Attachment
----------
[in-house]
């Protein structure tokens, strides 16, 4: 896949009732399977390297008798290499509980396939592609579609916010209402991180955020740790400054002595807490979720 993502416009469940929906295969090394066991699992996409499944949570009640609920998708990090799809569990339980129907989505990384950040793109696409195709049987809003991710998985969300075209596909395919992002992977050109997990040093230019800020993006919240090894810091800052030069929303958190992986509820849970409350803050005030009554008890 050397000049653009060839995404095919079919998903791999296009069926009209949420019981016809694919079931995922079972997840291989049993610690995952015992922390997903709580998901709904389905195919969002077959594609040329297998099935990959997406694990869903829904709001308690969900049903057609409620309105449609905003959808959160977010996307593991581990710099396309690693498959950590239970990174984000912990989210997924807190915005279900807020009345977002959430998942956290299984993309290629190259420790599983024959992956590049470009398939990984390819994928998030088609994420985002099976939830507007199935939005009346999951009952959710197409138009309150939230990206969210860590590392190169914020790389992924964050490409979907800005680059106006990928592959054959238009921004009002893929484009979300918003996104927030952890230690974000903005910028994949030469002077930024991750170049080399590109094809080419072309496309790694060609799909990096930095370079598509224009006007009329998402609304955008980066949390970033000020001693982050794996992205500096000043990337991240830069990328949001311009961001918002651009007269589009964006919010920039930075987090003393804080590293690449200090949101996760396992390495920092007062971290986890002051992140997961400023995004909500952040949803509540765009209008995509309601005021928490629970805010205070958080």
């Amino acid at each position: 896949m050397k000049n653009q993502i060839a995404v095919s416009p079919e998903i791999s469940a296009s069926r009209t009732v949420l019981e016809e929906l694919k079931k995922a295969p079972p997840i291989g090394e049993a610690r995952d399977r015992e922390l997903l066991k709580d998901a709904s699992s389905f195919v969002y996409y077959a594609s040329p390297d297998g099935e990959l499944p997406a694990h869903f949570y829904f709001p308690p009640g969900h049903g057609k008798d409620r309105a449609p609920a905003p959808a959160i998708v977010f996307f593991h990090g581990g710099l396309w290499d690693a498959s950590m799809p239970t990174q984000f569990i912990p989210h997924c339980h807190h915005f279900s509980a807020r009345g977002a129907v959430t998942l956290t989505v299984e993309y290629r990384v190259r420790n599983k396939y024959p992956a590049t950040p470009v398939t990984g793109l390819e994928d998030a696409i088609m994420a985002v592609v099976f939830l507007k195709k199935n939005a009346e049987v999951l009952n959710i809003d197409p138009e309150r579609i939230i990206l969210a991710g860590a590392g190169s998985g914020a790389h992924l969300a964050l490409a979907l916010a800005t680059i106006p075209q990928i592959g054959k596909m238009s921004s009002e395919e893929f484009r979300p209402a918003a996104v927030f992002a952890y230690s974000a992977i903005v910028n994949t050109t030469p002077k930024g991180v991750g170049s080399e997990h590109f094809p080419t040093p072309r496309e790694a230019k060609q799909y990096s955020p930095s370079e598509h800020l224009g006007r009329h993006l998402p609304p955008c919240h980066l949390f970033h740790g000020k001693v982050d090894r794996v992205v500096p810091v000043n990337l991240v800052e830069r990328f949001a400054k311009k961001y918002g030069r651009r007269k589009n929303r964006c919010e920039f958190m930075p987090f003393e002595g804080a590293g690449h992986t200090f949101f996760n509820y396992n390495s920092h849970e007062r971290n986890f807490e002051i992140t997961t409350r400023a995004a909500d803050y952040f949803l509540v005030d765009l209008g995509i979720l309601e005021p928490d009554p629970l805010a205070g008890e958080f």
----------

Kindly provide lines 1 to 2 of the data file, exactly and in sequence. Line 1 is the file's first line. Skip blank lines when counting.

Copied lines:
[in-house]
């Protein structure tokens, strides 16, 4: 896949009732399977390297008798290499509980396939592609579609916010209402991180955020740790400054002595807490979720 993502416009469940929906295969090394066991699992996409499944949570009640609920998708990090799809569990339980129907989505990384950040793109696409195709049987809003991710998985969300075209596909395919992002992977050109997990040093230019800020993006919240090894810091800052030069929303958190992986509820849970409350803050005030009554008890 050397000049653009060839995404095919079919998903791999296009069926009209949420019981016809694919079931995922079972997840291989049993610690995952015992922390997903709580998901709904389905195919969002077959594609040329297998099935990959997406694990869903829904709001308690969900049903057609409620309105449609905003959808959160977010996307593991581990710099396309690693498959950590239970990174984000912990989210997924807190915005279900807020009345977002959430998942956290299984993309290629190259420790599983024959992956590049470009398939990984390819994928998030088609994420985002099976939830507007199935939005009346999951009952959710197409138009309150939230990206969210860590590392190169914020790389992924964050490409979907800005680059106006990928592959054959238009921004009002893929484009979300918003996104927030952890230690974000903005910028994949030469002077930024991750170049080399590109094809080419072309496309790694060609799909990096930095370079598509224009006007009329998402609304955008980066949390970033000020001693982050794996992205500096000043990337991240830069990328949001311009961001918002651009007269589009964006919010920039930075987090003393804080590293690449200090949101996760396992390495920092007062971290986890002051992140997961400023995004909500952040949803509540765009209008995509309601005021928490629970805010205070958080």